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Israeli fans cheer for Patriots in the middle of the night

NFL fans cheer at a Tel Aviv bar as they watch the Super Bowl.

Letter from Jerusalem

JANUARY 25, 2018 – January is the time when you tend to see some English speakers in Jerusalem ambling around the city like they’re sleepwalking. Dark rings around their eyes, listless, sometimes mumbling to themselves. But what’s troubling them isn’t the Iranian threat, the cost of living, or the criminal probes of their prime minister. It’s the lack of sleep from staying up all night to watch the NFL playoffs.

With last Sunday’s conference championship games at 10 p.m. (Jaguars vs. Patriots) and 1:30 a.m. (Vikings vs. Eagles) here, we dedicated NFL fans have a choice of ruining the next day and catching the games live; taping and watching them in the morning; or making do with those 10-minute highlight clips online.

For me, it doesn’t help that the New England Patriots are ALWAYS in the playoffs. It’s not like I grew up in the Midwest as a Cincinnati Bengals fan … in that case, I’d get plenty of sleep come post-season time.

No, as a tried and true New Englander, I latched onto the Pats as soon as I could understand the game. Of course, back then in the late ‘60s and ‘70s, being a Patriots fan was a labor of love. They were years of dismal teams and disappointments offset by elite talents like Gino Cappelletti, Jim Nance, Jim Plunkett, and Randy Vataha. It was also the era when the Boston Patriots evolved into the New England Patriots.

What I mostly remember about being a diehard Pats fan back then was not the losing records, but the frustration over being unable to watch the games. The hapless team had difficulty filling up Schaefer Stadium and before that, a plethora of temporary venues including Fenway Park. So their home games were invariably blacked out in New England.

The blackout was lifted at some point in the ‘70s, but my personal blank screen continued. It was a cruel twist of fate that 1985 – the same year the rewards of sticking with the team through the very thin years was paying off with their first trip to the Super Bowl against the Bears – was also my first year as a new immigrant in Israel. That was before the advent of cable TV in Israel, and well before online streaming. Only an early-morning phone call back home revealed the grim 46-10 rout in Super Bowl XX, followed a couple days later by the full report in the International Tribune.

By the early ‘90s and onward – just in time for the Tom Brady era – the situation improved incrementally. For a few years, hotels in Jerusalem would provide a feed from the US Armed Forces channel for soldiers overseas, and screen the Super Bowl in a banquet room with American refreshments such as hot dogs and fries for a considerable entry fee.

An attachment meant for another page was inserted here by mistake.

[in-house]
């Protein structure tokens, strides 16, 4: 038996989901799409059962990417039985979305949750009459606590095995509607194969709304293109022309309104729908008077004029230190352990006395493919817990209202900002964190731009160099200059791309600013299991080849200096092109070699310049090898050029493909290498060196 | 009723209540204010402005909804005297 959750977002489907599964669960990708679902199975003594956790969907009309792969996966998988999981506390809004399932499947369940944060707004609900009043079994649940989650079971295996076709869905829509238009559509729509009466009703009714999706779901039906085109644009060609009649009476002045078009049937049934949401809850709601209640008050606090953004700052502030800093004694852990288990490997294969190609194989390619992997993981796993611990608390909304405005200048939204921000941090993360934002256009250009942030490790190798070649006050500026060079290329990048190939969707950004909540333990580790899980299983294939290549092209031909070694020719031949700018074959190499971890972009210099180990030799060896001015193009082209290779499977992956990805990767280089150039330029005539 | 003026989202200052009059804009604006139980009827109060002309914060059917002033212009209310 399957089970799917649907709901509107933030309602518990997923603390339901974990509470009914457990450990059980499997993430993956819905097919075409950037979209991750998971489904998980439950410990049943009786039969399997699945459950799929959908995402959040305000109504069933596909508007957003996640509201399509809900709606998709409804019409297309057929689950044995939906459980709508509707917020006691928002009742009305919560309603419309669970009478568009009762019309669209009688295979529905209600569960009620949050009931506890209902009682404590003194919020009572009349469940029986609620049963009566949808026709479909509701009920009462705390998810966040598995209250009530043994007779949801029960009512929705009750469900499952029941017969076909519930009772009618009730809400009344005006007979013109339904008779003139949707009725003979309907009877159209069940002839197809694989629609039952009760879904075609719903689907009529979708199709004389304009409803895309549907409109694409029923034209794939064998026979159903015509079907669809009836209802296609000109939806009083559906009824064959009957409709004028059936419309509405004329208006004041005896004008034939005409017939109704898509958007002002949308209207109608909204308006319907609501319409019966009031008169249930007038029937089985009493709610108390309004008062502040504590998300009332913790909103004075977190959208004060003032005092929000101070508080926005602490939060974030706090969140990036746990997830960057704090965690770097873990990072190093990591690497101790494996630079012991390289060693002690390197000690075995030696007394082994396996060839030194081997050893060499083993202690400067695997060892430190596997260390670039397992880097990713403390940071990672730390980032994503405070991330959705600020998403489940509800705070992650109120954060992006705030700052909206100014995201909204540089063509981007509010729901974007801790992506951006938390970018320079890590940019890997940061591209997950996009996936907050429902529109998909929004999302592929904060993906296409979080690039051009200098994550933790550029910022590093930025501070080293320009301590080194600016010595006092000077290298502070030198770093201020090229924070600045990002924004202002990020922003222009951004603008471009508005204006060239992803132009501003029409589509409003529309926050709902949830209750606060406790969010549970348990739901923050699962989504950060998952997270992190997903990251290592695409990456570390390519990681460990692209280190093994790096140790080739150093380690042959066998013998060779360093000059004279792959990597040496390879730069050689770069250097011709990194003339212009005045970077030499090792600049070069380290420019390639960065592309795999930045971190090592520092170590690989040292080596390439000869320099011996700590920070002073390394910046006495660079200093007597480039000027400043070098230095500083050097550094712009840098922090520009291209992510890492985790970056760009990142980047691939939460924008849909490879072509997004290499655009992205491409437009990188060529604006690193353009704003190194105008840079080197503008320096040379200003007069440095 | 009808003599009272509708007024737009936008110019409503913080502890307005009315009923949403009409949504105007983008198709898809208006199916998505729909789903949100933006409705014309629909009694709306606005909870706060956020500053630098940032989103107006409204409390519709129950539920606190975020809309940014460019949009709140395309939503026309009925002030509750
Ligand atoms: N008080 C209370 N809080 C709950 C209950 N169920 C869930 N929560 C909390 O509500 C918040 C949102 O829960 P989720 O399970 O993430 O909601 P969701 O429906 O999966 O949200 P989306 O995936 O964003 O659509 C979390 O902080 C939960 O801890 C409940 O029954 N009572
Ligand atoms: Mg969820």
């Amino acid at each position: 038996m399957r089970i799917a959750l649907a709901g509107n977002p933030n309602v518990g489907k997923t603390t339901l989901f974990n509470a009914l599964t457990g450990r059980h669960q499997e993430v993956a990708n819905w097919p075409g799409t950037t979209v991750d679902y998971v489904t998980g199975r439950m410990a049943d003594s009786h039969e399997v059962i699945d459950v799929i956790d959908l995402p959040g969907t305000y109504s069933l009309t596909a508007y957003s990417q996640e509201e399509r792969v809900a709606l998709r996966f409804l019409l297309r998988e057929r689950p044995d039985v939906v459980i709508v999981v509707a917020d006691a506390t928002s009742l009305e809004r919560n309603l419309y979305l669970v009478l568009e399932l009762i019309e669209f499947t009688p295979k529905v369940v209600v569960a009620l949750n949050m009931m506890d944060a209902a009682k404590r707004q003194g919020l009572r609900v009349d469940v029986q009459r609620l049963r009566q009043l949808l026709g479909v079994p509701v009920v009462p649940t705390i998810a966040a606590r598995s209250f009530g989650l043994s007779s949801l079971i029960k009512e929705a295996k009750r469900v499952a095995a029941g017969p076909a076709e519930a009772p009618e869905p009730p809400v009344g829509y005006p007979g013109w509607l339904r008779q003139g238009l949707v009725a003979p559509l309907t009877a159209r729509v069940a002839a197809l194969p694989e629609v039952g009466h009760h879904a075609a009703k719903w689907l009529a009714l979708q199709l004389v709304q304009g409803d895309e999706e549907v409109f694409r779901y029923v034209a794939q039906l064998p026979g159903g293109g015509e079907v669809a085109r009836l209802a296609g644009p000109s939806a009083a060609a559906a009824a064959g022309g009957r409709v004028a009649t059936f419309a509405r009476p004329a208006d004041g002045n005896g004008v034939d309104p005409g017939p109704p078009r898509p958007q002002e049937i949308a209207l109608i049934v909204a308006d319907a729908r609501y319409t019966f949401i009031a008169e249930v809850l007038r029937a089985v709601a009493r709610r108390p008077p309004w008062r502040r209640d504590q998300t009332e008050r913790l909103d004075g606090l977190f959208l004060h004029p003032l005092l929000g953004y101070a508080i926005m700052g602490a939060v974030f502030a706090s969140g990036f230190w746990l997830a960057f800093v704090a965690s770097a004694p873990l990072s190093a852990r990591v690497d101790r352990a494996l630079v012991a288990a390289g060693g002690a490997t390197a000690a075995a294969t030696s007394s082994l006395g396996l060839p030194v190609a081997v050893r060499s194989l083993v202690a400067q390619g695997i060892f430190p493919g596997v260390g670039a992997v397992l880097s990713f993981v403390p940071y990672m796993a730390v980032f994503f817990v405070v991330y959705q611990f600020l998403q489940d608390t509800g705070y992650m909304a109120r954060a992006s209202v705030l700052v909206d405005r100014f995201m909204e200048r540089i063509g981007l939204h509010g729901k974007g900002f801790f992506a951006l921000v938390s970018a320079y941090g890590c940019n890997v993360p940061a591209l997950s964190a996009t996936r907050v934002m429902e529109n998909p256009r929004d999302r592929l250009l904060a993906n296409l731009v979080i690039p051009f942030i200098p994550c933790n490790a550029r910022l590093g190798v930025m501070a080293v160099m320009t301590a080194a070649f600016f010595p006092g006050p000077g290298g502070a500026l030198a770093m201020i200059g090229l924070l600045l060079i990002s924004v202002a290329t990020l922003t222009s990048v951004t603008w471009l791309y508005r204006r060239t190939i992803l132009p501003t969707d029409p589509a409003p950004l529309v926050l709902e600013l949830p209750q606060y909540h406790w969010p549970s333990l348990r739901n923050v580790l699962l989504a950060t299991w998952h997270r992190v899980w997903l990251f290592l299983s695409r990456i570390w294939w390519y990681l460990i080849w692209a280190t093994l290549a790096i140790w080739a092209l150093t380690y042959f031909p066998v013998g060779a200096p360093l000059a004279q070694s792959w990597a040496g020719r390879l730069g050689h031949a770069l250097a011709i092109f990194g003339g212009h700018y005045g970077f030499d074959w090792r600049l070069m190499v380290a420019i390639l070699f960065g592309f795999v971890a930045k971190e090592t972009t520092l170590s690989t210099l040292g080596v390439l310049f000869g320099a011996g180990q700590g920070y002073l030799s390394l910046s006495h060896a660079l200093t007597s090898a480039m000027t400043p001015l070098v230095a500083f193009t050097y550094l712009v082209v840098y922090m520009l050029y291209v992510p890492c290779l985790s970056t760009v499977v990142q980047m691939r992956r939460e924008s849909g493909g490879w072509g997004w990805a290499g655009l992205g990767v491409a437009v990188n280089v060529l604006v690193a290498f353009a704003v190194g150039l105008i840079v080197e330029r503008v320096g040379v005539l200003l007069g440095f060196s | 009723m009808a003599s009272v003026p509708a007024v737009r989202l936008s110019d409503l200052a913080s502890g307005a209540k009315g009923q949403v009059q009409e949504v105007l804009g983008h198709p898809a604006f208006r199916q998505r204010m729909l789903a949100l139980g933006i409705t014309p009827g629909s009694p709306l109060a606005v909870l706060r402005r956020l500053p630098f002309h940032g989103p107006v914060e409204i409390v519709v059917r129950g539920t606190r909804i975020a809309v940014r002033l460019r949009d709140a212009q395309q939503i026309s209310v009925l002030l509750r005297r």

Finally, cable TV channels imported from the US and multiple Internet options offered a variety of platforms to view live coverage of the playoffs leading up to the Super Bowl.

New England Patriots owner Robert Kraft celebrates the Patriots’ conference championship victory over the Jacksonville Jaguars.

Brian, a Jerusalem friend and Bengals fan growing up who gets lots of sleep in January, objects in principle to the whole American sports worship that many olim carry with them to Israel.

“We have our own great sports heritage here in Israel: a top quality basketball league with world-class Maccabi Tel Aviv and all the soccer you could want. Why get up in the middle of the morning to watch American football? We’re in Israel now,” he’s said on more than one occasion.

That makes sense, but sports allegiances aren’t always logical. They come from the heart. So, over the years, joining like-minded American expats despite the evil eye from wives and employers, I’ve watched the Patriots’ post-season drives in many unique settings.

In the 20-17 Super Bowl victory over the Rams following the 2001 season, I watched in bed through the night next to my sleeping wife with the sound off on the only working TV in the house. Raising my arms outright in silent cheer proved to be an exercise in ultimate restraint.

In 2012, instead of attending a house gathering of New York Giants fans in a suburb of Jerusalem (replete with catered deli), I watched the Pats heartbreakingly lose to the Big Blue, 21-17, with a friend who had recently lost his job and was going through a severe depression. The loss did not buoy either of our moods.

And on Feb. 1, 2015, I joined around 150 other football fans at a swanky Tel Aviv nightclub for a free screening hosted by Israeli politician and NFL fan Yair Lapid, who had launched his Yesh Atid party and was hoping to recruit some American-Israeli support. The collective roar when the Pats sealed the game with that immaculate interception in the end zone in the final seconds of the 28-24 victory over Seattle made the sleepless night and the soggy chicken wings all worth it.

Even for casual NFL fans, the Patriots are the natural team to align with because of owner Robert Kraft’s love of Israel, his frequent trips here with NFL Hall of Famers, and his considerable investment in developing American football in Israel at his Kraft Stadium compound in Jerusalem.

Now that the Patriots beat Jacksonville in the conference finals, I and the other Israeli NFL fans will be preparing for the Feb. 4 Super Bowl against Philadelphia beginning at 1:30 a.m. our time. We’ll be arranging work and family schedules (including taking our wives away for a weekend beforehand as compensation), and getting ready for some sleep deprivation.

And if for some improbable reason, Brady and company don’t hand us another Super Bowl trophy, there’s some consolation. Spring training starts in a month!

David Brinn grew up in Maine, and is a Jerusalem-based journalist.

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